The world is turning its back on fur, and Canada Goose knows it. But rather than doing the humane thing and switching to luxe, warm, high-quality faux fur as so many top designers and popular brands have done, Canada Goose decided to spew false and misleading information about “humane” traps.
The company alleges that it’s perfectly fine to set out steel traps in nature that slam closed on the limbs of unsuspecting coyotes (or any other animals who step in them) and restrain them there, helpless, vulnerable, and terrified. As animals frantically struggle to free themselves, they may try to twist or chew off their mutilated limbs in desperation—especially mothers frantic to return to their pups, who will likely starve to death without them. The trauma that the trapped animals endure may last for days until a trapper comes to shoot, strangle, or bludgeon them to death.
It’s all completely humane, according to Canada Goose, because the steel traps follow certified “standards,” some of which require companies to line the jaws of the trap in a thin layer of plastic or rubber called “padding.” These traps are virtually identical to their nonpadded counterparts.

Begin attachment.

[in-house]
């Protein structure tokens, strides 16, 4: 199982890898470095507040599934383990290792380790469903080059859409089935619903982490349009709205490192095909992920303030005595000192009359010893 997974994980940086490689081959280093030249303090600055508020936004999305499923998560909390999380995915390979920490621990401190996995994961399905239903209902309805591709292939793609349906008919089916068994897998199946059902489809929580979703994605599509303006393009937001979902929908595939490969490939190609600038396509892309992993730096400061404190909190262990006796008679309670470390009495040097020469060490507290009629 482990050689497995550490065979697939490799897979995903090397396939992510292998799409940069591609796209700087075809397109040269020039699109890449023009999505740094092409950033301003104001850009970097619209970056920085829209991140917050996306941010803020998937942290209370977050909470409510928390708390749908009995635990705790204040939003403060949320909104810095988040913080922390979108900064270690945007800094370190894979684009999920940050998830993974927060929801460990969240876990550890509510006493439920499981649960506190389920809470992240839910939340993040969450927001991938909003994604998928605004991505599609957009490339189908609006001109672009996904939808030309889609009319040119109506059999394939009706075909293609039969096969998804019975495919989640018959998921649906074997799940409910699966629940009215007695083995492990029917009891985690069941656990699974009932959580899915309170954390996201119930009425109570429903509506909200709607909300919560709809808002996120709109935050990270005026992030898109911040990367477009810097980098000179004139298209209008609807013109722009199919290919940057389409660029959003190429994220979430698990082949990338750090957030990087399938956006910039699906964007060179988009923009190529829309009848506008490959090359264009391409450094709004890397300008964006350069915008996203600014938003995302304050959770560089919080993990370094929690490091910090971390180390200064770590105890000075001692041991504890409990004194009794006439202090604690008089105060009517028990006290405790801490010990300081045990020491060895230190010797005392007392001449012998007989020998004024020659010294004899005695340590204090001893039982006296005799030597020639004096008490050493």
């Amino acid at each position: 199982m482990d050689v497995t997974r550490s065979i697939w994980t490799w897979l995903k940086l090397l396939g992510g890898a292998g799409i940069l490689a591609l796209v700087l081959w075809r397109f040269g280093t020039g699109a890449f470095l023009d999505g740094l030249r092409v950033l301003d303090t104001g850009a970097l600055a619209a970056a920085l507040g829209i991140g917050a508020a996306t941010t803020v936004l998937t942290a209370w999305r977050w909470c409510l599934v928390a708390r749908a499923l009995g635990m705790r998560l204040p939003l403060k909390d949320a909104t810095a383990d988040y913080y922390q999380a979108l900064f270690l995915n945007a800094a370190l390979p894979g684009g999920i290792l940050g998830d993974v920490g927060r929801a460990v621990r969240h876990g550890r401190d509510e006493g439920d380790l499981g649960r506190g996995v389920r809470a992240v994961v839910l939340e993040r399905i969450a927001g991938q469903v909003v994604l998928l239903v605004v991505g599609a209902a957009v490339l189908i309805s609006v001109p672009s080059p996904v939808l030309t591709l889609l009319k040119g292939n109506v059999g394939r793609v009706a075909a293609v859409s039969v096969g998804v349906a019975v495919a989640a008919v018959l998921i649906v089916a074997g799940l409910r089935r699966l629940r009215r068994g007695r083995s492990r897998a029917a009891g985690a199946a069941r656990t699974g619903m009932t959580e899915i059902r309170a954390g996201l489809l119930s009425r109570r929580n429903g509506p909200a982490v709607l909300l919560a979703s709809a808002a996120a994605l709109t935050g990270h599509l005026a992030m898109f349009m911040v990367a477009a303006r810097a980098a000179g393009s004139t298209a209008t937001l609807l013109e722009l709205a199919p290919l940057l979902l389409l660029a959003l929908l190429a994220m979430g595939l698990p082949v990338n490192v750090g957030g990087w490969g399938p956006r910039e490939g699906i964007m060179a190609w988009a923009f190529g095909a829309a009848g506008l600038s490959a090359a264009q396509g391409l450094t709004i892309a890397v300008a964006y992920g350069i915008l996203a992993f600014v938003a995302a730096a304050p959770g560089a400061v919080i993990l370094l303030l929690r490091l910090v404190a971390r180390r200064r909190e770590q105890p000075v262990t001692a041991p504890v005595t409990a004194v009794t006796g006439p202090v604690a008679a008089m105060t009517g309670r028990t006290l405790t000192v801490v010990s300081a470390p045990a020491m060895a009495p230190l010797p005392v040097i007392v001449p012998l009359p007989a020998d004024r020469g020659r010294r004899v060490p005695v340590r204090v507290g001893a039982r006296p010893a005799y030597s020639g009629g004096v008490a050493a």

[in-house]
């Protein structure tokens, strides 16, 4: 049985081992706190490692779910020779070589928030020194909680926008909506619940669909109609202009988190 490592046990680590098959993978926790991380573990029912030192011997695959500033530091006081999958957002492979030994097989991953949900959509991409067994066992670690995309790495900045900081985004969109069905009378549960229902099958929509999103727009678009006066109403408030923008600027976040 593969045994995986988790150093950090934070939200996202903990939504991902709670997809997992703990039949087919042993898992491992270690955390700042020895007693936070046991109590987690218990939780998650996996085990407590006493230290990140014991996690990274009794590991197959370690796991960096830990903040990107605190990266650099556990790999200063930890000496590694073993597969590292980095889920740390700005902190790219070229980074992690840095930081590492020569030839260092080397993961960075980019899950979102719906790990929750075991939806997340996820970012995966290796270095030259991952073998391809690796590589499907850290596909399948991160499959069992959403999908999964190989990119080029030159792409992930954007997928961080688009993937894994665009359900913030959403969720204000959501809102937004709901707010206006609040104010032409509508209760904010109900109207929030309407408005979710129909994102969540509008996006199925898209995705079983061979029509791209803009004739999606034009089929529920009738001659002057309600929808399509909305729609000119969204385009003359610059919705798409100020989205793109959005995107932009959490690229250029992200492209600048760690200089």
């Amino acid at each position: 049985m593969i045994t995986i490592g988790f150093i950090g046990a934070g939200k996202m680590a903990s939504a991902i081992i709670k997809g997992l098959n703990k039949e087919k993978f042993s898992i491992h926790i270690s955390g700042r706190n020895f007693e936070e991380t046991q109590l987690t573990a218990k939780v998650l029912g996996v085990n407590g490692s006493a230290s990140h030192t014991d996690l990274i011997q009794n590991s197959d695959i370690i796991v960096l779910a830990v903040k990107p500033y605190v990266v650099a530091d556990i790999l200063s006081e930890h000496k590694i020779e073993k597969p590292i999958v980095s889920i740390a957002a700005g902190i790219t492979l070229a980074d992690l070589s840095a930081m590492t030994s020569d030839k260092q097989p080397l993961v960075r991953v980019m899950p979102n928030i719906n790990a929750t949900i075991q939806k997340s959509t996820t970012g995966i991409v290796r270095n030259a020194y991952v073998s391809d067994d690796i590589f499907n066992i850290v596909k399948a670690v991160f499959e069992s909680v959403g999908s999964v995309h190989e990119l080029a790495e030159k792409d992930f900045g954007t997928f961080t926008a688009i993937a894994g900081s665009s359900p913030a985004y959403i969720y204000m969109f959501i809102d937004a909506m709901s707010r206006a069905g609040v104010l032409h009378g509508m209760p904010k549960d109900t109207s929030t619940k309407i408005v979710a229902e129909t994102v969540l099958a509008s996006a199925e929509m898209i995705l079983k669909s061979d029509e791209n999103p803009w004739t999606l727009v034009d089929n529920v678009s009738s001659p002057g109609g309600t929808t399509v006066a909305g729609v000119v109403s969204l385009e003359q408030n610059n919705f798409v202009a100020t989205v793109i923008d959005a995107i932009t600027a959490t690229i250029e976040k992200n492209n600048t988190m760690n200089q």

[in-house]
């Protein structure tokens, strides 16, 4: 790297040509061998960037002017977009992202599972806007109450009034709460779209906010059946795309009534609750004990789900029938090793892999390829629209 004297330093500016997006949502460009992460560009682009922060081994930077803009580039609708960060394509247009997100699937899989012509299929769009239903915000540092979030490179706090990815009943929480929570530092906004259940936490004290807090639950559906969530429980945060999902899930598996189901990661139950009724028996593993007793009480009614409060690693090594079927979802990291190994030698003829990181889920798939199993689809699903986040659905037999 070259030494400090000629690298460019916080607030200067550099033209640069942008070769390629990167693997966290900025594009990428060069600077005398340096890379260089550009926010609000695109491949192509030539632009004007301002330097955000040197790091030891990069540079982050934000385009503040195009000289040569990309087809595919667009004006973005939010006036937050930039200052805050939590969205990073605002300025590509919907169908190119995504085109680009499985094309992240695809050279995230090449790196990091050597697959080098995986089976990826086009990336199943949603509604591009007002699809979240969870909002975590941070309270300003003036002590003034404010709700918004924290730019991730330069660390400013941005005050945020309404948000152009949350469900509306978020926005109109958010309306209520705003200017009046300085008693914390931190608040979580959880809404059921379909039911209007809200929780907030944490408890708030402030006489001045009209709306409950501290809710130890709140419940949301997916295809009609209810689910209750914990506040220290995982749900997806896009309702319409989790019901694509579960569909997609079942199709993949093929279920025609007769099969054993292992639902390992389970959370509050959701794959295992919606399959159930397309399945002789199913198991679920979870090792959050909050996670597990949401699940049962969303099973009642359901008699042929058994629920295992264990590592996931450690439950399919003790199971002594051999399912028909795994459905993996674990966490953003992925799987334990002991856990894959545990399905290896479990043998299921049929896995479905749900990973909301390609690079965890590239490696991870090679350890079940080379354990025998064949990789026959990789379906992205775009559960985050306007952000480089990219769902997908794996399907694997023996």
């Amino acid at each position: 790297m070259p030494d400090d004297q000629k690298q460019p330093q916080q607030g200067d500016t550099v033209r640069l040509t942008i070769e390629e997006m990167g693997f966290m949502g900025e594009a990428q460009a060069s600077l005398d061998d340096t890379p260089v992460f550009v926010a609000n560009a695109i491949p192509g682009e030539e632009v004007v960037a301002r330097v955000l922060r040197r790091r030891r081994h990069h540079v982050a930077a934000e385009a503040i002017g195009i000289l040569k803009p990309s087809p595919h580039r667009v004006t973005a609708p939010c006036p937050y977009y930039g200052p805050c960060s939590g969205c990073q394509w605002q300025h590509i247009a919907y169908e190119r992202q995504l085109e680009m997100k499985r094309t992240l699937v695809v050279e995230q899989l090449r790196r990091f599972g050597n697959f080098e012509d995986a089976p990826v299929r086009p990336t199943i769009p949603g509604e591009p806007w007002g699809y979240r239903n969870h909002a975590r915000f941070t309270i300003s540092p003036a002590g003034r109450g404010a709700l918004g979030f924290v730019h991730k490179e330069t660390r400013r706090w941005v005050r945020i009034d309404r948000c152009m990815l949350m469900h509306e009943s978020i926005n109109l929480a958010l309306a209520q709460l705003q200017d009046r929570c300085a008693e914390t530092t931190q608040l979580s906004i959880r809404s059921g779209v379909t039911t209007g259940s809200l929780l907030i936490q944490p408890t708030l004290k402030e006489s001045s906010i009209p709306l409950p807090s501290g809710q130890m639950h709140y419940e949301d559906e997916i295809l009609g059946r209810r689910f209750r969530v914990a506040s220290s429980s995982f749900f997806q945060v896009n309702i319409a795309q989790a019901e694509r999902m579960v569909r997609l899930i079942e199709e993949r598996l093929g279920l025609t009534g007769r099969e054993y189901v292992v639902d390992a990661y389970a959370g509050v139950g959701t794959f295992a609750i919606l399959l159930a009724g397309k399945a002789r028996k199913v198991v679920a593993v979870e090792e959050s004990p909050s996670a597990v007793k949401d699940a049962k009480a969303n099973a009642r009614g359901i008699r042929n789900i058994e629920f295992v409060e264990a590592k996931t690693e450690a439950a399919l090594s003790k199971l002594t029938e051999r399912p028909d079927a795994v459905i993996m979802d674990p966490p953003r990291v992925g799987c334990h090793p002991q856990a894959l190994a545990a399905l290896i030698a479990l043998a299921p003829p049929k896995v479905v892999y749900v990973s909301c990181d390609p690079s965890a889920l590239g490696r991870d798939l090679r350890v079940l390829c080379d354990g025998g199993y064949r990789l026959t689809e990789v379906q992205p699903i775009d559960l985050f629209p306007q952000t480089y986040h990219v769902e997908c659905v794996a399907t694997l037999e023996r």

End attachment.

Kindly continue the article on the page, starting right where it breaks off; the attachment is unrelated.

So PETA decided to find out for ourselves: Just how much damage can a steel trap do when it has “padding” in place? In our new video, see what we found when we tested a Canada Goose–certified “humane” trap on pencils, vegetables, and more.
You can see why the American Veterinary Medical Association calls these traps “inhumane” and why the European Union has banned them and a growing number of U.S. states—including California, Colorado, Florida, Massachusetts, New Jersey, Rhode Island, and Washington—have restricted their use.
Tell Canada Goose that you’re not buying its lies or its coats, and ask it to switch to faux fur and down alternatives now: